Now that Toshiba Corp. has conceded the battle over next-generation DVD technology to Sony Corp.'s Blu-ray, it's time to evaluate high-definition players. Unlike current DVDs, Blu-ray can store a full-length, high-definition movie on a single disc. When viewed on an HD television, a Blu-ray movie should look amazingly sharp and rich.
I tested Blu-ray players from four companies: Sony, Panasonic, Pioneer Corp. and Samsung Electronics Co. I also played Blu-ray movies on my Sony PlayStation 3 game console to see how it stacks up.
The image quality on all five devices was impressive, ranging from very good to excellent. I connected each player, one at a time, to my plasma TV and watched the Blu-ray versions of Planet Earth and Spider-Man 3, and the standard DVD versions of Lord of the Rings and the animated film Tarzan.
Samsung's BD-P1400 and Sony's BDP-S500 showed a slight edge over the other devices. Images looked extra sharp on my plasma and colors were truly vivid. Even standard DVDs looked better because the Blu-ray devices I evaluated can perform a technique called upconversion, which takes standard definition content and converts it to high definition by adding pixels on the screen.
Startup speed — the time between pressing the power button on the remote and the player showing the movie on screen — was where I noticed a difference. The PlayStation 3 and Panasonic's DMP-BD30 were the fastest at 31 and 32 seconds, respectively. The Samsung came in next at 55 seconds, followed by Sony's BDP-S500, clocking in at 1 minute and 1 second. The Pioneer Elite BDP-95FD was the slowest at 1 minute and 11 seconds.
Blu-ray players cost between $400 and about $1,000. Based on my tests and online research, the higher-priced models don't provide noticeably better performance or features than their lower priced counterparts. The $999 Pioneer BDP-95FD was slower than the others and has features almost identical to Samsung's $400 BD-P1400.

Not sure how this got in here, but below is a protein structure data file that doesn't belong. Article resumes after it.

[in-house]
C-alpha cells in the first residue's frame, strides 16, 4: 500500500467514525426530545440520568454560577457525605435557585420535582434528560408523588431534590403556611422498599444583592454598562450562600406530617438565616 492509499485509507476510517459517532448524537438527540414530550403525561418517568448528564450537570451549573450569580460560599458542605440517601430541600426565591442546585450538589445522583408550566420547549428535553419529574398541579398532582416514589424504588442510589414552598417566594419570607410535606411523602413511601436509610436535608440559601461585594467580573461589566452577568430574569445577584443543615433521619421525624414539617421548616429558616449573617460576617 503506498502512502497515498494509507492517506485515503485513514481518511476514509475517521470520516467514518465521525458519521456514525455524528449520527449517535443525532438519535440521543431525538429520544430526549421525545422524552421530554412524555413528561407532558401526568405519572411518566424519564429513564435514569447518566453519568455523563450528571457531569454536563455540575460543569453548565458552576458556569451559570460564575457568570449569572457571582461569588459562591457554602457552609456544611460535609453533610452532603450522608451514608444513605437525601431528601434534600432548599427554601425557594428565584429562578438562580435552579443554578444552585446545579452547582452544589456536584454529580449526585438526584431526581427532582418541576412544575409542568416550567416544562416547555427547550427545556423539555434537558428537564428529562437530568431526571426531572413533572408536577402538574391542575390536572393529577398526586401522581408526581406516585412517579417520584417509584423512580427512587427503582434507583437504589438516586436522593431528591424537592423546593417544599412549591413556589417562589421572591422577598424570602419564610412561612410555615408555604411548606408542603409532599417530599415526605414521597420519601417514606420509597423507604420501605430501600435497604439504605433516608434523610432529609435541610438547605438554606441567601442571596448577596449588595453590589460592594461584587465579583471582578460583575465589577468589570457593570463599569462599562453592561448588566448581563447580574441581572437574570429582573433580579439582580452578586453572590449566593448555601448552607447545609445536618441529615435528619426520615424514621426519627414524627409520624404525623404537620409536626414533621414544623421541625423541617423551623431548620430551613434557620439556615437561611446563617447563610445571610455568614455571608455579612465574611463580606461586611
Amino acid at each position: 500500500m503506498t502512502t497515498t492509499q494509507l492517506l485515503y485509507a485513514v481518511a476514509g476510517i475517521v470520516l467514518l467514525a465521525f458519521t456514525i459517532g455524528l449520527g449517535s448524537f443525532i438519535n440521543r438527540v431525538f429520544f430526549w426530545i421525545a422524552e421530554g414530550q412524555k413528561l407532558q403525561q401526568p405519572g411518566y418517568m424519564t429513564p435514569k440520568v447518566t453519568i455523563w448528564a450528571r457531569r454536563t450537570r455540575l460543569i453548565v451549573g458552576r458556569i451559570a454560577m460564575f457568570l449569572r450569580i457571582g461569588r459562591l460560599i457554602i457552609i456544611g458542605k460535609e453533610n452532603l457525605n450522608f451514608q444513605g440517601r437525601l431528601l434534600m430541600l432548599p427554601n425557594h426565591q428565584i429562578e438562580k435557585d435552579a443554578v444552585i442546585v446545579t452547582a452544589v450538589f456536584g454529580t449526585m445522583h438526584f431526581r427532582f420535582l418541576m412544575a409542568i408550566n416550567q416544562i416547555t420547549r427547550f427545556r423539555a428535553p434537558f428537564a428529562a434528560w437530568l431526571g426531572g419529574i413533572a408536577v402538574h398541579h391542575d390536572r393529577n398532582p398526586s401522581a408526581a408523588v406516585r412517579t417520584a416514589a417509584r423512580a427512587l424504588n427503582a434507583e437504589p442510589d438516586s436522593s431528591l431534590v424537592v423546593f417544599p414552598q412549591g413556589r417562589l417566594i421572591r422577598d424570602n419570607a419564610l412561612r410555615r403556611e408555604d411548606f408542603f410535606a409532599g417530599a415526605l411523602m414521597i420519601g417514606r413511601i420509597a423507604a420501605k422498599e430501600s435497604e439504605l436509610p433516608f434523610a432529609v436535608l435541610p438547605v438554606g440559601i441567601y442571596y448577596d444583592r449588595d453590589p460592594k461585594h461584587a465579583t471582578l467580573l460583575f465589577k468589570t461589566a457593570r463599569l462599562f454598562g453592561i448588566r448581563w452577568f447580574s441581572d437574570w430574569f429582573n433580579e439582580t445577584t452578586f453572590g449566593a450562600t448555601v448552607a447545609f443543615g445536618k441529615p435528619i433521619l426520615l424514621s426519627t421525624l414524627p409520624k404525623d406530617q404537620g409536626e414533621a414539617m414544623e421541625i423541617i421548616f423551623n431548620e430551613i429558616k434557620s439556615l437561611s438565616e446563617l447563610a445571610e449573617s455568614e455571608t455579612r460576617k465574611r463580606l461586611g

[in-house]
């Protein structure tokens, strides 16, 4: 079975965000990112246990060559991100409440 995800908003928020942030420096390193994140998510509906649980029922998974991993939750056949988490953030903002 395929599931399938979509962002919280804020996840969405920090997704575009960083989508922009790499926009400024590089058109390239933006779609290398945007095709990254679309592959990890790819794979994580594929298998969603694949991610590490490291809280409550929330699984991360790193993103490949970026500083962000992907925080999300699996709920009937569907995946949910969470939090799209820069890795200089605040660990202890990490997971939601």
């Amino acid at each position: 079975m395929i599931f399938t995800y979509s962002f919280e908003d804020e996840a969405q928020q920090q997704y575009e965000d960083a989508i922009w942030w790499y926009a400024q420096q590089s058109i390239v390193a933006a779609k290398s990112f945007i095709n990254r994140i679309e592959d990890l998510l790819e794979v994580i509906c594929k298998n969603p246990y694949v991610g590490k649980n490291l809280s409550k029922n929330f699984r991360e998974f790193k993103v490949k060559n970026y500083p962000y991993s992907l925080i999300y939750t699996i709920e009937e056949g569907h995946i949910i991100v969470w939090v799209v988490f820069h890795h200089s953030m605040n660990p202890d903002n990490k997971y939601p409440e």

The key difference is the additional infrared port on the Pioneer, which allows you to connect an external infrared box for a specialized remote control designed to access the player even through cabinet walls. Pioneer said you can access movies and photos from your computer with the BDP-95FD player using an Ethernet cable.
The four Blu-ray players can be plugged in to high-end, surround-sound speakers and they all support high-definition audio. They all play music CDs, although to play MP3s on the $600 Sony BDP-S500, you must have the content saved on a DVD.
The BD30 from Panasonic is the only player I looked at that's designed with a SecureDigital memory card slot, which can let you view videos from a camcorder or photos from a digital camera. Convenient, but you can also just plug your camera or camcorder directly to a TV with a standard audio/video cable.
The Samsung and Pioneer Blu-ray players, and the Sony PlayStation PS3 game console have an Internet connection, allowing software upgrades.
Sony's BDP-S500 is the most aesthetically pleasing for my taste, thanks in part to the glossy blue, auto-sliding front cover. Pioneer's 95FD looks classy and would fit right in with an audiophile's home theater setup. The $500 Panasonic BD30 is the lightest and smallest — ideal for tight spaces.
Samsung's BD-P1400 and the Sony PlayStation 3 have the most bang for the buck, although I read several reports on Amazon.com from people complaining that the Samsung machine wouldn't play new releases in Blu-ray format. Samsung said it will provide software updates that users can download. To possibly avoid such hassles, consider the pricier Sony DBP-S500 or Panasonic BD30.
One advantage of the PlayStation 3: You can also play video games on it.